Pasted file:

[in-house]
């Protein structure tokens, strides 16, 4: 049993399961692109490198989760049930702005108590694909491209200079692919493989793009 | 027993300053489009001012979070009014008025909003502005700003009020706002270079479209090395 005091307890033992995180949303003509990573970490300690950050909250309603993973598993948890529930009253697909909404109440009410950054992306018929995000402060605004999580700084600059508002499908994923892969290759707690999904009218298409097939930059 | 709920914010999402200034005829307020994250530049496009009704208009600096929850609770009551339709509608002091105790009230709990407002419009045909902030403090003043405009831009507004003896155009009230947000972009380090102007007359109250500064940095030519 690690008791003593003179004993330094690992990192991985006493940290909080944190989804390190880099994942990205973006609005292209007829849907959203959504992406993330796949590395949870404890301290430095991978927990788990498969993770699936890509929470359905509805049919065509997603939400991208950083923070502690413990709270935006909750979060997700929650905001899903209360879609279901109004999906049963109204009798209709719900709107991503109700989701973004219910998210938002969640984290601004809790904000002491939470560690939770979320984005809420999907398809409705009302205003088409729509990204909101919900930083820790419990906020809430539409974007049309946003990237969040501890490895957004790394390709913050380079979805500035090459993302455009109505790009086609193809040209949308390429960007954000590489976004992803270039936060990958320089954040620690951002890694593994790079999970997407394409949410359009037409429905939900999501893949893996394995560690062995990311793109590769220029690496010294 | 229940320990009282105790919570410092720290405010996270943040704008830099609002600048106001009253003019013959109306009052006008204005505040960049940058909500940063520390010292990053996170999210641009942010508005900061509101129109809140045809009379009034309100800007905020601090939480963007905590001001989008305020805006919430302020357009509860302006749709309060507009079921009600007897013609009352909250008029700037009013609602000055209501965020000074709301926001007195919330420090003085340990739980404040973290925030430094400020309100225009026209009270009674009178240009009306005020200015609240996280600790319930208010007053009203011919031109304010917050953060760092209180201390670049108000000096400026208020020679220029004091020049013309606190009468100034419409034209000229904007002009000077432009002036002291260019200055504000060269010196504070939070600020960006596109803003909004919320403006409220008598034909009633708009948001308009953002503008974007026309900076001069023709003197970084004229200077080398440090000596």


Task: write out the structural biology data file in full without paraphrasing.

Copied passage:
[in-house]
């Protein structure tokens, strides 16, 4: 049993399961692109490198989760049930702005108590694909491209200079692919493989793009 | 027993300053489009001012979070009014008025909003502005700003009020706002270079479209090395 005091307890033992995180949303003509990573970490300690950050909250309603993973598993948890529930009253697909909404109440009410950054992306018929995000402060605004999580700084600059508002499908994923892969290759707690999904009218298409097939930059 | 709920914010999402200034005829307020994250530049496009009704208009600096929850609770009551339709509608002091105790009230709990407002419009045909902030403090003043405009831009507004003896155009009230947000972009380090102007007359109250500064940095030519 690690008791003593003179004993330094690992990192991985006493940290909080944190989804390190880099994942990205973006609005292209007829849907959203959504992406993330796949590395949870404890301290430095991978927990788990498969993770699936890509929470359905509805049919065509997603939400991208950083923070502690413990709270935006909750979060997700929650905001899903209360879609279901109004999906049963109204009798209709719900709107991503109700989701973004219910998210938002969640984290601004809790904000002491939470560690939770979320984005809420999907398809409705009302205003088409729509990204909101919900930083820790419990906020809430539409974007049309946003990237969040501890490895957004790394390709913050380079979805500035090459993302455009109505790009086609193809040209949308390429960007954000590489976004992803270039936060990958320089954040620690951002890694593994790079999970997407394409949410359009037409429905939900999501893949893996394995560690062995990311793109590769220029690496010294 | 229940320990009282105790919570410092720290405010996270943040704008830099609002600048106001009253003019013959109306009052006008204005505040960049940058909500940063520390010292990053996170999210641009942010508005900061509101129109809140045809009379009034309100800007905020601090939480963007905590001001989008305020805006919430302020357009509860302006749709309060507009079921009600007897013609009352909250008029700037009013609602000055209501965020000074709301926001007195919330420090003085340990739980404040973290925030430094400020309100225009026209009270009674009178240009009306005020200015609240996280600790319930208010007053009203011919031109304010917050953060760092209180201390670049108000000096400026208020020679220029004091020049013309606190009468100034419409034209000229904007002009000077432009002036002291260019200055504000060269010196504070939070600020960006596109803003909004919320403006409220008598034909009633708009948001308009953002503008974007026309900076001069023709003197970084004229200077080398440090000596």